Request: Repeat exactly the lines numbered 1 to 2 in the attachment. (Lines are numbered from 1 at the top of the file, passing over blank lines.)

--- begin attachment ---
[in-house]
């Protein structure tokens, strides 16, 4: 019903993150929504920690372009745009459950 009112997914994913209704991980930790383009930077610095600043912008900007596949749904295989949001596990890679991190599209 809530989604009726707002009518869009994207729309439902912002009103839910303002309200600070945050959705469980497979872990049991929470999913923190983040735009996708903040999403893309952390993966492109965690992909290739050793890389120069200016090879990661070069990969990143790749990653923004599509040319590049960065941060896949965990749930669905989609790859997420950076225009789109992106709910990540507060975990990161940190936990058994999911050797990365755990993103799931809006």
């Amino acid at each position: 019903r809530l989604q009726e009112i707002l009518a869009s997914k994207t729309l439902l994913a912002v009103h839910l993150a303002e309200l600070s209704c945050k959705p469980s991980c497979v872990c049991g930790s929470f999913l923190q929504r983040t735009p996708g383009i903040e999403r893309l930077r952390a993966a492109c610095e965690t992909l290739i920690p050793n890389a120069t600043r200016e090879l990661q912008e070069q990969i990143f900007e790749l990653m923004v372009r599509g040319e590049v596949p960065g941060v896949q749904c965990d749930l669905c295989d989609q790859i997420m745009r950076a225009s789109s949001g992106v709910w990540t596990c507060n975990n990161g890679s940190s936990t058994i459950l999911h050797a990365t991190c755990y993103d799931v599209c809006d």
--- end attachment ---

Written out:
[in-house]
């Protein structure tokens, strides 16, 4: 019903993150929504920690372009745009459950 009112997914994913209704991980930790383009930077610095600043912008900007596949749904295989949001596990890679991190599209 809530989604009726707002009518869009994207729309439902912002009103839910303002309200600070945050959705469980497979872990049991929470999913923190983040735009996708903040999403893309952390993966492109965690992909290739050793890389120069200016090879990661070069990969990143790749990653923004599509040319590049960065941060896949965990749930669905989609790859997420950076225009789109992106709910990540507060975990990161940190936990058994999911050797990365755990993103799931809006």